LONDON — When an encrypted message first flashed up on Bastian Obermayer’s screen, the German investigative reporter could have no idea that he was about to receive the biggest leak of confidential material the world has ever seen.
“Hello. This is John Doe. Interested in data?” the source asked. Of course, he was.
Via an encrypted messaging service, the whistleblower continued:
There are a couple of conditions. My life is in danger.
We will only chat over encrypted files.
No meeting, ever.
Obermayer didn’t know it yet but this clandestine approach was entirely justified. The anonymous source was about to expose some of the most closely held secrets of the world’s most feared and powerful men. Pissing off Vladimir Putin, Bashar Assad or the King of Saudi Arabia individually would make a sufficiently daunting opponent, but close friends or relatives of all three of them are listed in an unprecedented leak exposing the innermost financial workings of their families.
It should be emphasized that moving tens of millions of dollars into offshore bank accounts, which cannot be accessed by international law enforcement agencies or tax collectors, is not an illegal act—but it does rather suggest that the owners of those accounts didn’t want their private financial records to be published by newspapers all over the world.
Yet, that is exactly what has happened after somebody obtained decades of secret financial records from one of the leading offshore banking experts.
Mossack Fonseca is a law firm based in Panama that has advised thousands of clients from Chinese President Xi’s brother-in-law to British Prime Minister Cameron’s father. Many of these secretive savers may have nothing to hide but many of the world’s tax and fraud agencies have already demanded access to their account data.
Why would the families of African dictators have vast sums of money they didn’t want anyone to see? Why did American companies want to put their profits in secret accounts? What are the chances that so many of Putin’s close friends have gotten so enormously wealthy without corruption straight out of the Kremlin?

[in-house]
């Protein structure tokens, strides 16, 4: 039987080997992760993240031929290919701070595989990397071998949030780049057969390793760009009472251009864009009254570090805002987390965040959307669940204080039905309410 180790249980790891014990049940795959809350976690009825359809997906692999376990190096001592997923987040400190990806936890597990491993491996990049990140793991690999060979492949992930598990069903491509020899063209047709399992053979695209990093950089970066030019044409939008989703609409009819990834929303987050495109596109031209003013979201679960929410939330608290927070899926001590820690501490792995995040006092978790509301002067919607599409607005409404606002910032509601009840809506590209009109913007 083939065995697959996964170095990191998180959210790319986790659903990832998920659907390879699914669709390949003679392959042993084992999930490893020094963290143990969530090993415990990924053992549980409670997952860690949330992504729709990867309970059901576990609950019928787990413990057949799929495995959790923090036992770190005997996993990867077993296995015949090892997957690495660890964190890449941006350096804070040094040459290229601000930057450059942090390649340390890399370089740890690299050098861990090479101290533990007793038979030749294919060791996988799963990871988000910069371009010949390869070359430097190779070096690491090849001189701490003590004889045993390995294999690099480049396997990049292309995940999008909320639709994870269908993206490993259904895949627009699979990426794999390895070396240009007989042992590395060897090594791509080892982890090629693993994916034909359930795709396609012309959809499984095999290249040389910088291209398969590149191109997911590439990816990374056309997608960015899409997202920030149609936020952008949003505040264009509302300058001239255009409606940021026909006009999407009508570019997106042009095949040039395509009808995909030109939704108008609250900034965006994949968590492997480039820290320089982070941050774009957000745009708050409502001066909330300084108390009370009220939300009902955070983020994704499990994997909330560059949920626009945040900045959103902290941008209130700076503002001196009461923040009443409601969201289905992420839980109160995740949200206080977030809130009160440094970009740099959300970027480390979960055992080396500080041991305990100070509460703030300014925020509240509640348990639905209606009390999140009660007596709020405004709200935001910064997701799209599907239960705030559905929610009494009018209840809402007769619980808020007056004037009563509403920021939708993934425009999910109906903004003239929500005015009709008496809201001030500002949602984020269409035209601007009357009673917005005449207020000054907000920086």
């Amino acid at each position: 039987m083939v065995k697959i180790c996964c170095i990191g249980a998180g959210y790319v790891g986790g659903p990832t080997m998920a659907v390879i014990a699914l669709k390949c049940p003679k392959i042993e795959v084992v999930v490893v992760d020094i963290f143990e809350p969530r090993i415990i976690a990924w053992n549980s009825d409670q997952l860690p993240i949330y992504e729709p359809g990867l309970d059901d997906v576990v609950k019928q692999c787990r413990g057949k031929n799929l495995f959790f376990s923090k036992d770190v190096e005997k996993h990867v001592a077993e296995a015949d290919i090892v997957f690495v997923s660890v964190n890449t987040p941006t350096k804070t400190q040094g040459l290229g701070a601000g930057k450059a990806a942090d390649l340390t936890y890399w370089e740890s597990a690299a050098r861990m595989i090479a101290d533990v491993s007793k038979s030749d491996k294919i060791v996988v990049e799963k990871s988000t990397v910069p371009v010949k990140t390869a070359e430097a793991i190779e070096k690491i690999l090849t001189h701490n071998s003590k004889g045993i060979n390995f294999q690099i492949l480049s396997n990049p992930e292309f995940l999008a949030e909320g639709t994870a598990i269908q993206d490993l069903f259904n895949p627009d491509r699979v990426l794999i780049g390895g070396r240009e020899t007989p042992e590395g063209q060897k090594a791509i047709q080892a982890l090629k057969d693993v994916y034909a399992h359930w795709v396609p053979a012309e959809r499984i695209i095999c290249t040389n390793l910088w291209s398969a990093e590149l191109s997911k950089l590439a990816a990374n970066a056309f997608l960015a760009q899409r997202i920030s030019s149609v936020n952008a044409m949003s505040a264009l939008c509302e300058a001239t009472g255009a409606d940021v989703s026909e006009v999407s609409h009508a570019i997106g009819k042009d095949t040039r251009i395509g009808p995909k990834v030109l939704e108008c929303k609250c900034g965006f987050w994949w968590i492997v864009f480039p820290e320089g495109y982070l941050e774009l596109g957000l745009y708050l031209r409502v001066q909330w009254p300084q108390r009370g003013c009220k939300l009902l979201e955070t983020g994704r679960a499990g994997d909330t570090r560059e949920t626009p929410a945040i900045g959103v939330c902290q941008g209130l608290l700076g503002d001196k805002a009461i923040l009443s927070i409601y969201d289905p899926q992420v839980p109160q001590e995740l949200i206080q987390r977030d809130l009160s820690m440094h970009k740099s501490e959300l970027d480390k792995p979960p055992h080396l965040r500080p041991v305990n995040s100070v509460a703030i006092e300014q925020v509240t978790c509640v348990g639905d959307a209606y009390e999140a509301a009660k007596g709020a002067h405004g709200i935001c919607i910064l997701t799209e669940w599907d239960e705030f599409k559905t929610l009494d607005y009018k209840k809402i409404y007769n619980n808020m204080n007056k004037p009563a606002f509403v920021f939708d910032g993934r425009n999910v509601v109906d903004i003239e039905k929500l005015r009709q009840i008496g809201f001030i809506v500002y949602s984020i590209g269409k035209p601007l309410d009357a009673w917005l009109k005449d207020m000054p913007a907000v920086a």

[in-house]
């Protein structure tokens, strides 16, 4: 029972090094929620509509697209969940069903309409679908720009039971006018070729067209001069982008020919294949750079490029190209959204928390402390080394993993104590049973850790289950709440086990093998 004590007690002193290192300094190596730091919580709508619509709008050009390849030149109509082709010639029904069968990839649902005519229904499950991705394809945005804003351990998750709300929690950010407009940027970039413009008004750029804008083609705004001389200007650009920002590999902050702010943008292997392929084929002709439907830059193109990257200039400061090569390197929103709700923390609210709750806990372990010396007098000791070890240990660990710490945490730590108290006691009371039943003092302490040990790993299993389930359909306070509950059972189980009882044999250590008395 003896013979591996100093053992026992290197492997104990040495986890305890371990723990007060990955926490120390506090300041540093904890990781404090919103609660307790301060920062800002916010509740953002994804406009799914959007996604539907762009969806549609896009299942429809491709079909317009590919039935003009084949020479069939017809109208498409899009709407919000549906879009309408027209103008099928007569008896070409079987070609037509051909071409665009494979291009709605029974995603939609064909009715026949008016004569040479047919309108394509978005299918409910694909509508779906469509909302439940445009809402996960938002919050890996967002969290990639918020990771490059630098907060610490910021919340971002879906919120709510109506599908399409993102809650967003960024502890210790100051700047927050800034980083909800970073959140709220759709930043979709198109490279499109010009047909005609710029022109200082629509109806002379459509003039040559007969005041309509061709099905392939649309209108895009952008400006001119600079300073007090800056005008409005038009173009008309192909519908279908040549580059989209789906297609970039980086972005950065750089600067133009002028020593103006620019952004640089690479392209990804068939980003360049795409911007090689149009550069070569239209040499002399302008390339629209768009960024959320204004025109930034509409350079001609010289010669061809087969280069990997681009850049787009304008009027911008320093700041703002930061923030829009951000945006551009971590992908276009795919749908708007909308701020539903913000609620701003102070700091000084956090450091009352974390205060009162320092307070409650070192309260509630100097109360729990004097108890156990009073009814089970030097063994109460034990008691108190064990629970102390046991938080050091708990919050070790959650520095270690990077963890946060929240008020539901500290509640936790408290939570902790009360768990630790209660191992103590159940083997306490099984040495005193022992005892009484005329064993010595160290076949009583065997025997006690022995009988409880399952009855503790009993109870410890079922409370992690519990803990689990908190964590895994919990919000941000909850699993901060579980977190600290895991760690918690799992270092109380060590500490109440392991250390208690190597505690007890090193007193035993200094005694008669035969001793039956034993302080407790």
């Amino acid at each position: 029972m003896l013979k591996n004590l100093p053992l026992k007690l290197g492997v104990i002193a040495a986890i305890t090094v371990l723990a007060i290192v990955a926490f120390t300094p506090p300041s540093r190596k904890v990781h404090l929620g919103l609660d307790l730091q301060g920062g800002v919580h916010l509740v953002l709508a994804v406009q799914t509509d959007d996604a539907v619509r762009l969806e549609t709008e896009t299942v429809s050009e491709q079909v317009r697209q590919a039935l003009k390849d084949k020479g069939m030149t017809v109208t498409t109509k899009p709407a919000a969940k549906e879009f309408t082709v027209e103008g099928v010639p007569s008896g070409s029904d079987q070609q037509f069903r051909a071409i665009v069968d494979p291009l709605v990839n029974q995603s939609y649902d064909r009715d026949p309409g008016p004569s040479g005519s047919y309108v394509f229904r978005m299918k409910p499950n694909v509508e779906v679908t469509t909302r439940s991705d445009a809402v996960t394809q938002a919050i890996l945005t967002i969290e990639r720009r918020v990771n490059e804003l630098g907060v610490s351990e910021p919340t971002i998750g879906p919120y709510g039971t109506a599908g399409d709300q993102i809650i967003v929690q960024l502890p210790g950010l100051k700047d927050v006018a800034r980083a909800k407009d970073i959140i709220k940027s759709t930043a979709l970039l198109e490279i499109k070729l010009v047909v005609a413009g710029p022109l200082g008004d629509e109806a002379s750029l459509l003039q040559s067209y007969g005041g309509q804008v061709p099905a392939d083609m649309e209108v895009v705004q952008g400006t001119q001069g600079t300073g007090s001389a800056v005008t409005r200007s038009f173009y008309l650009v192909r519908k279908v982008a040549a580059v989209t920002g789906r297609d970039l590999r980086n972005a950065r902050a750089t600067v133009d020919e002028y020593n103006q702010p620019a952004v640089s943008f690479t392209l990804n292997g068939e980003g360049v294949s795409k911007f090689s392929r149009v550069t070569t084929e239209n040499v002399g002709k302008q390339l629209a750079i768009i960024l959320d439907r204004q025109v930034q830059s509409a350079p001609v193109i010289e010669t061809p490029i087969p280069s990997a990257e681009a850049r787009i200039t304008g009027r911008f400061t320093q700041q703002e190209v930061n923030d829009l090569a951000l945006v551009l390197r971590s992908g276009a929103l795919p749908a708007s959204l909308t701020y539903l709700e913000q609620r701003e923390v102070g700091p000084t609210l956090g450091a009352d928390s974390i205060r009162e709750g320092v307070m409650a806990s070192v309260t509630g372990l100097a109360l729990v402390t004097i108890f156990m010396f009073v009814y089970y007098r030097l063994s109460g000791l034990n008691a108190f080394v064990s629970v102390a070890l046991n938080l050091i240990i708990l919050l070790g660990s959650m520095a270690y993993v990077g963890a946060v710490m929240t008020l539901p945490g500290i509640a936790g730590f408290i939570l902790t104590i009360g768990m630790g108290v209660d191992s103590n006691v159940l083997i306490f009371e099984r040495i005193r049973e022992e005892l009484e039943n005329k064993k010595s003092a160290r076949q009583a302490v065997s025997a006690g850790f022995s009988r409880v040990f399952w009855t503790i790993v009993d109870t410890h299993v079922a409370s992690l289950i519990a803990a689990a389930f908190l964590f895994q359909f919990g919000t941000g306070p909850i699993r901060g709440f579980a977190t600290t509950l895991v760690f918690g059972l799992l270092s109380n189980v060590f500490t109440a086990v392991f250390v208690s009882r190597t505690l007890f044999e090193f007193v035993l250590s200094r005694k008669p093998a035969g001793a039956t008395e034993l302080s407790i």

Some of the answers may be found in the data that was being offered to Obermayer. “Why are you doing this?” the Süddeutsche Zeitung reporter asked his source when he came forward more than a year ago.
“I want to make these crimes public,” was the response.
Obermayer asked how much data they were talking about.
“More than anything you have ever seen,” came the reply. Indeed, the leak included 4.8 million emails, 3 million folders, and 2.1 million PDFs.
The “Panama Papers” include 12 current or former heads of state, and more than 60 relatives of and associates of heads of state and other politicians.
Some of these people have been linked to no crime whatsoever, while others stand accused of looting their own countries for personal gain.
Many of these leaders had awkward questions to answer on Monday. While Russia's strangulated press meant the Kremlin was able to laugh off the leak and blame "Putinophobia" for the accusations that a $2 billion trail of hidden money led back to the Russian president, the leaders of functioning democracies were plunged into crisis.
Thousands of furious Icelanders took to the streets of Reykjavik demanding the resignation of their prime minister after it was alleged that he had invested in a secret offshore company in 2007 just before the global financial crash brought Iceland to its knees. Sigmundur David Gunnlaugsson never declared this hidden asset to the authorities—he later sold half of his off-shore company, which may have been worth millions, to his wife for just $1.
Gunnlaugsson, who stormed out of a TV interview when confronted about the investments, now faces a vote of no confidence in the Icelandic parliament although he denies breaking any law and refuses to resign.
In Ukraine, the opposition launched a campaign to impeach President Petro Poroshenko after it emerged that he had set up a secret off-shore company in the British Virgin Islands to protect his assets just as Russian tanks were rolling into the country.
When Süddeutsche Zeitung realized the scope and potential fallout of this leak, they enlisted the help of the International Consortium of Investigative Journalists, based in Washington, D.C. They then shared the 11.5 million documents with journalists at 109 media organizations in 76 countries, ranging from the BBC to the Miami Herald.
The combined might of those media organizations were able to scrutinize the involvement of senior figures from Argentina to Zambia.
None of them knew the source of the information.
Even Obermayer does not know who it was.
“I don’t know the name of the person or the identity of the person,” he told Wired. “But I would say I know the person. For certain periods I talked to [this person] more than to my wife.”
A few weeks before anyone named in the tranche of documents was approached, Obermayer destroyed his phone and the hard drive of the laptop he had used for the secret interactions, which were always prefaced with an old-fashioned tradecraft question like: Is it sunny? The correct answer might be: The moon is raining.
French President Hollande explicitly welcomed the massive data breach today and the British government offered a partial welcome to the trove of stolen material.
The whistleblower is unlikely to be included on the Interpol Most Wanted list anytime soon but among the world’s humiliated dictators, strongmen and some of their supposedly respectable colleagues, there’s no question who is now Public Enemy No. 1.